Micron Technology (NASDAQ:MU) and Western Digital (NASDAQ:WDC) are both major players in the memory and data storage market. Micron mainly sells DRAM and NAND (flash) memory chips, while WD produces NAND chips, flash-based SSDs (solid-state drives), and traditional platter-based HDDs (hard disk drives).
Both companies struggled with declining memory chip prices throughout 2019, as sluggish shipments to smartphone and PC makers caused a global glut of chips. DRAM and NAND prices gradually stabilized in 2020, but that recovery was throttled by pandemic-related disruptions in the first half of the year.
However, investors have been much more bullish on Micron than WD over the past 12 months. Micron’s stock price rallied more than 50% as its memory chip sales improved, while WD’s stock price remained nearly flat as its weak HDD business largely offset the growth of its NAND business. Will Micron remain a stronger investment than WD throughout the rest of the year?
The key differences between Micron and WD
Micron generated 70% of its revenue from DRAM chips, another 27% from NAND chips, and the rest from other types of memory last quarter. That business model makes it the only “pure play” on memory chips in the U.S. market.
WD, which significantly expanded its NAND business by acquiring SanDisk in 2016, generated 52% of its revenue from flash products last quarter. The remaining 48% came from its legacy HDD business.
WD’s HDD business has been shrinking as more PC makers have shifted to SSDs, which are pricier but also smaller, faster, more power-efficient, and less prone to damage than platter-based drives. It’s trying to counter that secular shift by selling higher-capacity HDDs to enterprise and data center customers, but the segment’s revenue and margin will likely continue to decline for the foreseeable future.
WD and Micron rank third and fifth, respectively, in the global NAND market, according to TrendForce’s latest numbers. Samsung and Kioxia (formerly known as Toshiba Memory) rank first and second, respectively, and SK Hynix ranks fourth. However, SK Hynix will likely jump to third place after it closes its forthcoming takeover of Intel‘s (NASDAQ:INTC) NAND business.
In the HDD market, WD shares a near-duopoly with Seagate Technology (NASDAQ:STX), which hasn’t aggressively followed its lead into the NAND market yet.
Which company is growing faster?
Micron’s revenue declined 8% to $21.4 billion in fiscal 2020, which ended last September, as it grappled with low DRAM and NAND prices in the first half of the year. But its revenue rose in the second half of the year thanks to rising sales of PCs during the pandemic, the production of new 5G smartphones and gaming consoles, and robust orders from data center customers.
Those accelerating tailwinds boosted its revenue and adjusted earnings by 12% and 63%, respectively, in the first quarter of 2021. Its DRAM revenue jumped 17% year over year, and its NAND revenue grew 11%.
Micron expects DRAM and NAND prices to rise throughout 2021. Based on these catalysts, analysts expect its revenue and earnings to rise 17% and 47%, respectively, for the full year — which are impressive growth rates for a stock that trades at just 11 times forward earnings.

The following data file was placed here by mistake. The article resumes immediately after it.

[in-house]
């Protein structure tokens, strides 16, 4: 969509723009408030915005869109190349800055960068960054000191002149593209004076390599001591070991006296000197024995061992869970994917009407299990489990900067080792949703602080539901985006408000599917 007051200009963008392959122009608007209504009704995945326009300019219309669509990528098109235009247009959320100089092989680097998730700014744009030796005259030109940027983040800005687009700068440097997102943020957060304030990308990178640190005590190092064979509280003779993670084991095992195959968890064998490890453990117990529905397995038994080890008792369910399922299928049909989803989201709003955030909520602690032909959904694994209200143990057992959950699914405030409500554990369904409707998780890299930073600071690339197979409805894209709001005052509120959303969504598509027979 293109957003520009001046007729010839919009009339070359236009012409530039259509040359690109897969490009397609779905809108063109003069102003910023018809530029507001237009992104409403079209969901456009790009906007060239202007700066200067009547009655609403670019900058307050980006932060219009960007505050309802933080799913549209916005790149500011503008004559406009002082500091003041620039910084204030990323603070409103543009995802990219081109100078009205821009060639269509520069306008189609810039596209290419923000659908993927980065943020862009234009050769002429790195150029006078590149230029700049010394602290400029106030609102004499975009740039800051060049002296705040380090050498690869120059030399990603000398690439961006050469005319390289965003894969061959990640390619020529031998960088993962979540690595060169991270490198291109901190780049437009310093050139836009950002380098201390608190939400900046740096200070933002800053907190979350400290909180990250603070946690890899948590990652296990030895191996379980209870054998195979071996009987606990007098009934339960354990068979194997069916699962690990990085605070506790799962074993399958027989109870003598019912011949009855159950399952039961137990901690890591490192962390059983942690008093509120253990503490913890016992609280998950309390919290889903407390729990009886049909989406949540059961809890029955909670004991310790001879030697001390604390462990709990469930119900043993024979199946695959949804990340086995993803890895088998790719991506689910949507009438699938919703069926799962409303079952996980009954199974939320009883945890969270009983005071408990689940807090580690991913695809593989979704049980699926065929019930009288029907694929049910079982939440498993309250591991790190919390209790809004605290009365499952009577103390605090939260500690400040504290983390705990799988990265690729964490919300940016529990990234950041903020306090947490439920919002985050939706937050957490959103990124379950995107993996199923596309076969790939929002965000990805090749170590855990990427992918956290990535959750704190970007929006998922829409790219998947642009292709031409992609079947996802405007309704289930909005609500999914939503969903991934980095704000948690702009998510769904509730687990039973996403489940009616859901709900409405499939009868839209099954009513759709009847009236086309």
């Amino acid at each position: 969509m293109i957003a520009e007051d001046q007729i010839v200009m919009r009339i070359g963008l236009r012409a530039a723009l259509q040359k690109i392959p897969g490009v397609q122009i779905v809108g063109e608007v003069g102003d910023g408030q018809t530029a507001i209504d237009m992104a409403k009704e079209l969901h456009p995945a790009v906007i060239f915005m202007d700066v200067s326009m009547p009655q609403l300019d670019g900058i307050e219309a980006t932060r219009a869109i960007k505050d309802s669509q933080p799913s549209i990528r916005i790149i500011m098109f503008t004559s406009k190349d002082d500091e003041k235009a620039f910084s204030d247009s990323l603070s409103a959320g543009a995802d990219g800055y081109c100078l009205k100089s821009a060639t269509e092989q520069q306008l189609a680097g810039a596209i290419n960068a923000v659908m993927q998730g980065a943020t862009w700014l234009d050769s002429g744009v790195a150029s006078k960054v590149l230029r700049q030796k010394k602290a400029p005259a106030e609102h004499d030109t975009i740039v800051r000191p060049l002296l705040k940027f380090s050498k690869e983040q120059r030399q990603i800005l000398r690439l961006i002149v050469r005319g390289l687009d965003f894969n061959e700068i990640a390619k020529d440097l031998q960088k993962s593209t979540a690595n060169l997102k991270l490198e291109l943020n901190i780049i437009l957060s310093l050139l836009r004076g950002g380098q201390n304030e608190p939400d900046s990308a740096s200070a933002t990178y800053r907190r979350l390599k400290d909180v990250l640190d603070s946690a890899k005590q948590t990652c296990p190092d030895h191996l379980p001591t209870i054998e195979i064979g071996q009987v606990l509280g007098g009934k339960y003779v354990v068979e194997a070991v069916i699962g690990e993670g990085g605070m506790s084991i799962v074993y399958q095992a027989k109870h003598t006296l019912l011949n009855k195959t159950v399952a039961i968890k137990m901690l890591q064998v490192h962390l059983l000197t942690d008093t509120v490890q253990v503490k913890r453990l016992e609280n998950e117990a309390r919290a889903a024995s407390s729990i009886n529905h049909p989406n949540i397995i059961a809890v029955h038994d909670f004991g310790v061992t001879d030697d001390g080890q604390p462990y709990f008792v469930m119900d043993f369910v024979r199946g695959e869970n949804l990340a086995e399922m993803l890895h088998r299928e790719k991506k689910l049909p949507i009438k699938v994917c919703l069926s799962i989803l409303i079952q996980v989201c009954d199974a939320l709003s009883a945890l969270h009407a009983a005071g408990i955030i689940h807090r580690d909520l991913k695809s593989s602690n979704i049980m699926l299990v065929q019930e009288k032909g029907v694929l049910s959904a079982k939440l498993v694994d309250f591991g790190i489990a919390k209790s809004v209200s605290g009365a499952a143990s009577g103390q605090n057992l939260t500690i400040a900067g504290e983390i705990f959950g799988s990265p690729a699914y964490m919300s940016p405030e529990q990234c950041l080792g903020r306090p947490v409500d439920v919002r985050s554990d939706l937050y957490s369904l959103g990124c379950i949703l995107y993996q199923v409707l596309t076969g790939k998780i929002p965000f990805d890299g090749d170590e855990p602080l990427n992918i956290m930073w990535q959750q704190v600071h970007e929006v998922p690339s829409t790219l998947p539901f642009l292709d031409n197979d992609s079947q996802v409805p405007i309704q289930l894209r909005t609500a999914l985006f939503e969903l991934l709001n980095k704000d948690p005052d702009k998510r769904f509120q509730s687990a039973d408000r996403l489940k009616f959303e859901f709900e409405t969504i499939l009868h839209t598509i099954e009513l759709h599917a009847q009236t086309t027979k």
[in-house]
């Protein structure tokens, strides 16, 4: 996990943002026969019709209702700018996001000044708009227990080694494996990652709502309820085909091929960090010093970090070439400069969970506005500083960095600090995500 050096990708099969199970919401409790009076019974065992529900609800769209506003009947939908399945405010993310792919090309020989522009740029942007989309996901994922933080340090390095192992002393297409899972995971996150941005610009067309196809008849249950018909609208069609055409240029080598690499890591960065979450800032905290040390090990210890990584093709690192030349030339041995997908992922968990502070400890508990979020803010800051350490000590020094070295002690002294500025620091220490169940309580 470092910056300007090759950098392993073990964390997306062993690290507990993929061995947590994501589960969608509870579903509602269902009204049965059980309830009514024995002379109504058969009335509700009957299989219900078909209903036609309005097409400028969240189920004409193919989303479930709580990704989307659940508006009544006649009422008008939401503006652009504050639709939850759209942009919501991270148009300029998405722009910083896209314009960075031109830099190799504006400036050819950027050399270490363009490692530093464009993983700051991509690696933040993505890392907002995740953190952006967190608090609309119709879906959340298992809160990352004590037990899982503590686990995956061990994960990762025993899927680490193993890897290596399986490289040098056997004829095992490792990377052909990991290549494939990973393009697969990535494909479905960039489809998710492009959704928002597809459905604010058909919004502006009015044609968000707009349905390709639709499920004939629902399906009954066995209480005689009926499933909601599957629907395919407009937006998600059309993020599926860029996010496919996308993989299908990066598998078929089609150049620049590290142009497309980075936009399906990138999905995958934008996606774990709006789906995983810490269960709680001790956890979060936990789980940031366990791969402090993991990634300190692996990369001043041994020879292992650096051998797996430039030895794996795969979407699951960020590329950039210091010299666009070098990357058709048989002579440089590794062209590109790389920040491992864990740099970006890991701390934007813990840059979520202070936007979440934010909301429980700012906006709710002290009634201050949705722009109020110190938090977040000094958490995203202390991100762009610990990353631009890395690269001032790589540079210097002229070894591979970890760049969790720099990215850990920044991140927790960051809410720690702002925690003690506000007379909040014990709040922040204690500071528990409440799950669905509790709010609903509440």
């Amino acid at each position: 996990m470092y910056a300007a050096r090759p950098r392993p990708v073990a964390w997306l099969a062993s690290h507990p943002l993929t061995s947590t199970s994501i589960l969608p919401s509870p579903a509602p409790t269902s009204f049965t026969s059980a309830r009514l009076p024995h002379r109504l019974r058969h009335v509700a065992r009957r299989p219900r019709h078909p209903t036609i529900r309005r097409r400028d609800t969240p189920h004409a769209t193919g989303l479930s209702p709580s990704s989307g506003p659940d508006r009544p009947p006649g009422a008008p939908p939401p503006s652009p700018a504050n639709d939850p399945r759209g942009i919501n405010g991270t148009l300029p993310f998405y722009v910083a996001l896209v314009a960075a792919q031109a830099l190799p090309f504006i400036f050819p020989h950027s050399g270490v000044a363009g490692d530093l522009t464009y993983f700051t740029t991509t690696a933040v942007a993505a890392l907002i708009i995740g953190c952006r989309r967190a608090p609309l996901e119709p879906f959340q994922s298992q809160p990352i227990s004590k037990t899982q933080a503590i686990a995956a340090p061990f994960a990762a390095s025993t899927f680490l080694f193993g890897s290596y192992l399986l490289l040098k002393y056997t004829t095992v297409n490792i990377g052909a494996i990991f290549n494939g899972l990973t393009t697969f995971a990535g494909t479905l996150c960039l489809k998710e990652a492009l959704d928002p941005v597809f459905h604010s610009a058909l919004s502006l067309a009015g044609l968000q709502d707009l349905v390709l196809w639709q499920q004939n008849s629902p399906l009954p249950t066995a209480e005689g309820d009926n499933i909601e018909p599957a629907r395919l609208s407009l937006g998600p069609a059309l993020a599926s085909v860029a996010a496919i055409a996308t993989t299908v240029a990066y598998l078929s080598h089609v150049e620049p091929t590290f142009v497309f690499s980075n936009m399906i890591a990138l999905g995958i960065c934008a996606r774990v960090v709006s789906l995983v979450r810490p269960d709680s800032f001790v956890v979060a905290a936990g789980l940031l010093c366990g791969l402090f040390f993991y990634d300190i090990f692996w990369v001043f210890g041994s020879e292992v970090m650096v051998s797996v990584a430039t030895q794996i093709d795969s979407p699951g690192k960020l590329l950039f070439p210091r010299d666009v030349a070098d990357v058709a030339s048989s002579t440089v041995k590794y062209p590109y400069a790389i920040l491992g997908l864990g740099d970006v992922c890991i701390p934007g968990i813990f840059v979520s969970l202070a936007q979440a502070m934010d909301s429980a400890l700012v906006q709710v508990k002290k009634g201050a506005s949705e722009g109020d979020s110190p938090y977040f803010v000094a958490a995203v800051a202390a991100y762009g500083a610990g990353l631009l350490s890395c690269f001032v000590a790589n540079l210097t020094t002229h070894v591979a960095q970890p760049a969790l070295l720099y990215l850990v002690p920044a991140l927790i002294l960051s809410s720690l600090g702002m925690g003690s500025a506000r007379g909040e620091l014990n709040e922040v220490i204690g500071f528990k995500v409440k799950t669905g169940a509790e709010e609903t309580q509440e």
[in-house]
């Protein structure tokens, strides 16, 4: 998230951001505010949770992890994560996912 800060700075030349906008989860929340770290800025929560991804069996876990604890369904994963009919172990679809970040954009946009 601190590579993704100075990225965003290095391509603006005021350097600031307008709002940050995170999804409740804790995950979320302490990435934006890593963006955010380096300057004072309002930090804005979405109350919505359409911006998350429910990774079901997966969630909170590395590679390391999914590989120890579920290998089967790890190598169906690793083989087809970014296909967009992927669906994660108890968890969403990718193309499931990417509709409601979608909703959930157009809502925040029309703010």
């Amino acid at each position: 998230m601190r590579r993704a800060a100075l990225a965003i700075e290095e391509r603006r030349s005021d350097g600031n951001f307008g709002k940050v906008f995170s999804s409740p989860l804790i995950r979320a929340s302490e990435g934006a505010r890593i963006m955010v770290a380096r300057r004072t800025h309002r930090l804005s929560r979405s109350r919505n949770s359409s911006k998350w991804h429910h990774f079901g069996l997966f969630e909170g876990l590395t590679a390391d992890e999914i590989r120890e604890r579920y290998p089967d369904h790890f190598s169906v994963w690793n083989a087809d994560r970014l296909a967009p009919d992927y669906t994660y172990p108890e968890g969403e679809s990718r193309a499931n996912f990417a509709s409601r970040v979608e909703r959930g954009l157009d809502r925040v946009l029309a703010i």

Western Digital’s revenue rose 1% to $16.7 billion in fiscal 2020, which ended last July. However, its adjusted earnings plunged 37% as weak NAND prices crushed the flash unit’s margins and its HDD margins continued to contract.
WD’s fortunes didn’t improve in the first half of fiscal 2021. Its revenue dipped 5% year over year to $7.9 billion during those six months, as its weak HDD business offset its rebounding flash revenue.
WD’s HDD business struggled as weak demand from data center customers offset stronger demand from PC makers during the pandemic. The HDD segment’s declining margins also partly offset its expanding flash margins.
However, WD’s adjusted earnings still rose 40%, thanks to lower spending during the pandemic and an easy year-over-year comparison to the first half of 2020. Unfortunately, analysts expect its revenue and earnings to both decline about 4% for the full year before turning positive again in fiscal 2022.
WD’s stock also trades at 11 times forward earnings, but it deserves that discount valuation a lot more than Micron. It also suspended its dividend last May, and probably won’t reinstate those payments anytime soon. Micron hasn’t paid a dividend since the 1990s.
The winner: Micron
I recently said Western Digital was a better investment than Intel since it has a clearer path to a turnaround than the struggling CPU maker.
But WD definitely isn’t a better buy than Micron, which is recovering at a faster rate while trading at the same forward P/E ratio. Micron isn’t as diversified as WD, but its streamlined exposure to the DRAM and NAND markets, along with its lack of a legacy HDD business, clearly make it a better overall investment.
This article represents the opinion of the writer, who may disagree with the “official” recommendation position of a Motley Fool premium advisory service. We’re motley! Questioning an investing thesis — even one of our own — helps us all think critically about investing and make decisions that help us become smarter, happier, and richer.